Director: Anders Banke
Starring: Grete Havenskold, Petra Nielsen, Emma Aberg
The coach trip, as it were, returns to the cold climate of Sweden for a comedy/horror that seems to be preaching “drugs are bad, mm’kay?”
Its 1944 and in Ukraine, men from the German Army Scandinavian Volunteer Division are under attack and run into the snowy woods nearby. They stumble upon a cabin and break in. It appears empty and they decide to spend the night there. In the night they wake as a previously unseen woman drops down from the rafters and grabs one of the men and climbs up the wall with amazing strength and speed. As the panic about what has happen one soldier falls down a trap door into the cabin’s basement. Down there are dead bodies and a small coffin with Maria written on it. Something from inside it tries to push the nails out of the lid. Scared, the soldiers quickly bury it before anything else will happen to them.
Fast forward to what looks like the present and we see a woman driving a car with a girl, Saga, asleep next to her. They are moving into a new apartment in a region of Sweden that experiences ‘polar night’: no daylight for 30 days. Saga goes exploring the area and a man on a motorbike nearly runs her over. She walks off in disgust but something in the nearby woods is watching them. It attacks the biker. When his body is found an autopsy is carried out and two puncture marks are found on his neck.
Saga (Havenskold), the next day, is at her new school. Everyone is abuzz with the news of the murder. An eccentric student named Vega (Aberg) approaches her and invites her to a party later in the week. Vega is planning to take some pills with her that a friend found in the local hospital. The same hospital where Saga’s mother is now working that also has a ‘patient’ that may be involved in what happened in Ukraine back in 1944.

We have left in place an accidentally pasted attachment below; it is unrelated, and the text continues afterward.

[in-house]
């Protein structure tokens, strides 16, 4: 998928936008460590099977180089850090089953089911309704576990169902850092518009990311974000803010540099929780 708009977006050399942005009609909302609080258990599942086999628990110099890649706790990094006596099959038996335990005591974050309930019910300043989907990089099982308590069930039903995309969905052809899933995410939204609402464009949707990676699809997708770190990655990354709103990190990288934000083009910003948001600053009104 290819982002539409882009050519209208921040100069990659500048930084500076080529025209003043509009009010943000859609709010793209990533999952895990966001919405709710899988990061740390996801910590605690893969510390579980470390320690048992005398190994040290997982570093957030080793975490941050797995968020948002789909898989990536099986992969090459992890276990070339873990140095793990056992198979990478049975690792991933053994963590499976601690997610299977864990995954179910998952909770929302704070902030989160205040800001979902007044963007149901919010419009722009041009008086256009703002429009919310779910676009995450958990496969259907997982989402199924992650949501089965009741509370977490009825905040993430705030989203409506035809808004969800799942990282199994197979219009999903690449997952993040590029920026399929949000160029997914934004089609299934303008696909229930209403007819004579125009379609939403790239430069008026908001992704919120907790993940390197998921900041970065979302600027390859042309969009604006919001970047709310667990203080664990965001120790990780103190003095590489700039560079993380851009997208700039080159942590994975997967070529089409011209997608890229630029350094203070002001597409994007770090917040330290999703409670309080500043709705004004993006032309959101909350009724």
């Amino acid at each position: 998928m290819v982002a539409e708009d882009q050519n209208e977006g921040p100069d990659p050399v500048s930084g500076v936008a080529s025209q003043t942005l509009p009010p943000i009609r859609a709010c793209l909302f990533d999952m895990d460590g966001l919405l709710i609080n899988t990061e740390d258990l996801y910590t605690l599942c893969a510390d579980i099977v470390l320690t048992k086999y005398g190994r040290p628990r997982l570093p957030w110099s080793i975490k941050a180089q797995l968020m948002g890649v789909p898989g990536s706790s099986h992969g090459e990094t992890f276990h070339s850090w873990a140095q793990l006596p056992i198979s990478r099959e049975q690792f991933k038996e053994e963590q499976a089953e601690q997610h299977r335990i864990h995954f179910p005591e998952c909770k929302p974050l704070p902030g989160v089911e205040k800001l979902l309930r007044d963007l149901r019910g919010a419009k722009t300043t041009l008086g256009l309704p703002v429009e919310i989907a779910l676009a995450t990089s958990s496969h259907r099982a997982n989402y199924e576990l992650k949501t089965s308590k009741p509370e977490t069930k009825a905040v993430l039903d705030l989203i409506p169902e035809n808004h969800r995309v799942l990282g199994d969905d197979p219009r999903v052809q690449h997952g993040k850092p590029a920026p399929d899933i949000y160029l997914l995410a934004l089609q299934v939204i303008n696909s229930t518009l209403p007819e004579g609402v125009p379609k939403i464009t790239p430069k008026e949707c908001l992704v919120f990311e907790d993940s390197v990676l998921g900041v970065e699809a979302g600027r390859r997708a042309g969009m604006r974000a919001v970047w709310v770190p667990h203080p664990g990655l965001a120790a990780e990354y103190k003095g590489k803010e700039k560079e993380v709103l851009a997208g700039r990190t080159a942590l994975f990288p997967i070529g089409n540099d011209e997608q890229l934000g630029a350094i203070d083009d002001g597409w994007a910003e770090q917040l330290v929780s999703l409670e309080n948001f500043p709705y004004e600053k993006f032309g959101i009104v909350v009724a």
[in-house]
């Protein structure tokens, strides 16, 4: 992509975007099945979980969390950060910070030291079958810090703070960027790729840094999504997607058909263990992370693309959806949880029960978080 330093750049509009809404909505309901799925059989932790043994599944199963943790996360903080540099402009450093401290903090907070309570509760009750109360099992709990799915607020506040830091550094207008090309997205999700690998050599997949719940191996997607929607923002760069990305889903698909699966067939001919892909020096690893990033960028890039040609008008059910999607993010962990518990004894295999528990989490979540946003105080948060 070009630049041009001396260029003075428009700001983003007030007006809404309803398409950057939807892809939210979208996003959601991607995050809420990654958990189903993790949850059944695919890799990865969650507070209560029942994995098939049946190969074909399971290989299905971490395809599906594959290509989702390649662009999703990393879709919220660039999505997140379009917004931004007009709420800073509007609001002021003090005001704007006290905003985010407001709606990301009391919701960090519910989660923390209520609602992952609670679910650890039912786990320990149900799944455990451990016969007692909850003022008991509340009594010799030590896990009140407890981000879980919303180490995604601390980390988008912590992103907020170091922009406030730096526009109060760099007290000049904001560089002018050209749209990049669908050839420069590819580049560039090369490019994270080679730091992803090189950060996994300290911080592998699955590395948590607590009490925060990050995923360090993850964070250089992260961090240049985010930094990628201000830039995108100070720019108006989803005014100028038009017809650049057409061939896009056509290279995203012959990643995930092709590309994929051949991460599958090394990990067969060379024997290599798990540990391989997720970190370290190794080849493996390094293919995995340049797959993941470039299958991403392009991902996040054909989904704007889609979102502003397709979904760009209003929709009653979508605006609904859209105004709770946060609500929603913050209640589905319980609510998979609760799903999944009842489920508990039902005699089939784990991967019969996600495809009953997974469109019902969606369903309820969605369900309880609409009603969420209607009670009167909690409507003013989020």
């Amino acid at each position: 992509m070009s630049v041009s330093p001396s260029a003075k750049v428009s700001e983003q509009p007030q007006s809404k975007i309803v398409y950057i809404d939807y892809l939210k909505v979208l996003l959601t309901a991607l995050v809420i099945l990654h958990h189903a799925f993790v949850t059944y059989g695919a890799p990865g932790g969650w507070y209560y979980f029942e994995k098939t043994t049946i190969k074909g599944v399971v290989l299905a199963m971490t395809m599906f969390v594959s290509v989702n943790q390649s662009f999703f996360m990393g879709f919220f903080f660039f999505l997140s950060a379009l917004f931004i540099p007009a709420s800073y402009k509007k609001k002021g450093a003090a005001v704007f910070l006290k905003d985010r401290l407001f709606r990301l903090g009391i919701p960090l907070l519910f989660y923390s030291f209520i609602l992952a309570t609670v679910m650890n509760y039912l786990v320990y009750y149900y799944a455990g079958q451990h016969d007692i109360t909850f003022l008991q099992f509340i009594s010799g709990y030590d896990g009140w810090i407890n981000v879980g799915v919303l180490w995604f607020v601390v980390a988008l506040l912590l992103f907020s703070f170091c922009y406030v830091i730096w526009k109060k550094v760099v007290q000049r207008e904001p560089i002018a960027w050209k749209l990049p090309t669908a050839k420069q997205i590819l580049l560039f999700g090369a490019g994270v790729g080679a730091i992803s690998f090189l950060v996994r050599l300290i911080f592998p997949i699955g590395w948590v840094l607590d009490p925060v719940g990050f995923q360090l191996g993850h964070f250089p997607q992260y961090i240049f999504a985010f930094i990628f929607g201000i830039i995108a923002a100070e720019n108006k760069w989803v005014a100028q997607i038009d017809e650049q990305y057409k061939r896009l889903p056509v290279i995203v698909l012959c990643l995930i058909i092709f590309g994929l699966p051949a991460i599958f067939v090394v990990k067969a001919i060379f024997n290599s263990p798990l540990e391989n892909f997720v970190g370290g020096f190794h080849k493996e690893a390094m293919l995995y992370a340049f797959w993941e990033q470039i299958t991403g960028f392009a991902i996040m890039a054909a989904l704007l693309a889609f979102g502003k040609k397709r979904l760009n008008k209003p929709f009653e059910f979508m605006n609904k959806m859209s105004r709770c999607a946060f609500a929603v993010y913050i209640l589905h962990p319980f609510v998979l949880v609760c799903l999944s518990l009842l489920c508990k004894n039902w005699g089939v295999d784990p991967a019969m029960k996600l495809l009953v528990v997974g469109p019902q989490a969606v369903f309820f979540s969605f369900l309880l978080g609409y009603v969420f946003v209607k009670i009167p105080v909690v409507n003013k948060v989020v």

The movie starts off promising thanks to the intriguing scene in the cabin. The soldiers stumbling upon the child sized coffin will grab most peoples attention, more so once the person inside screams and somehow forces the nails out of the wood, due to the fact there is something horrifying about seeing a coffin of that size. The death of a child is understandably shocking but when it transpires the child within the casket isn’t quite dead then it shocks even more. This imagery is little used as the film takes a slightly frivolous tone thereafter.
This is thanks to the ‘present day’ setting of Saga and the students of her new school. Much of the humour comes from Saga’s new school friends taking a ‘drug’ that does more to them than just getting them high. The viewer is shown what the junkies imagine they see as they start their trip: a talking dog appears frequently telling one character he is a failure. One dog, in the woods, asks if the druggie has “…seen my ball?” Then tells him it doesn’t matter as it runs away. After a while the comedy becomes too much as the plot tries to shift back towards horror. But the drug induced hallucinations and the ‘humour’ they offer still crop up in the middle of the grisly blood shed.
It should be noted the drugs taken actually turn the characters into vampires. As the high passes the user is in great pain and cannot stomach anything. They eventually attack non-users and even animals. This leads to one unsettling scene when a pet rabbit is munched on by a relieved junkie-turned-vamp. The party the students attend turns into a blood bath as those who didn’t take the pills are set upon by those that did.
The setting of Frostbite does lend itself to an eerie atmosphere and environment. Every scene outside appears to be night time due to the location of the town. The vampires are aware of the lack of daylight when they taunt that “…daylight is just a month away!” This idea would later be used in 2007’s 30 Days of Night. The lighting, as a result, leaves many characters semi luminous with many darkened areas around them, ideal for any bloodsucker to make their attack.
The use of drugs turning people into vampires could be an attempt to dis-encourage people from using mind altering substances. People becoming blood thirsty may be an allegory for real life users becoming addicted and wanting more drugs. It is something that will be interpreted differently from viewer to viewer, no doubt.
The film is entertaining although a little frustrating due to its over reliance on comedy. If Frostbite went for ‘all out horror’ it would have been even better.
7 out of 10.
Readily available in the UK on DVD with English subtitles.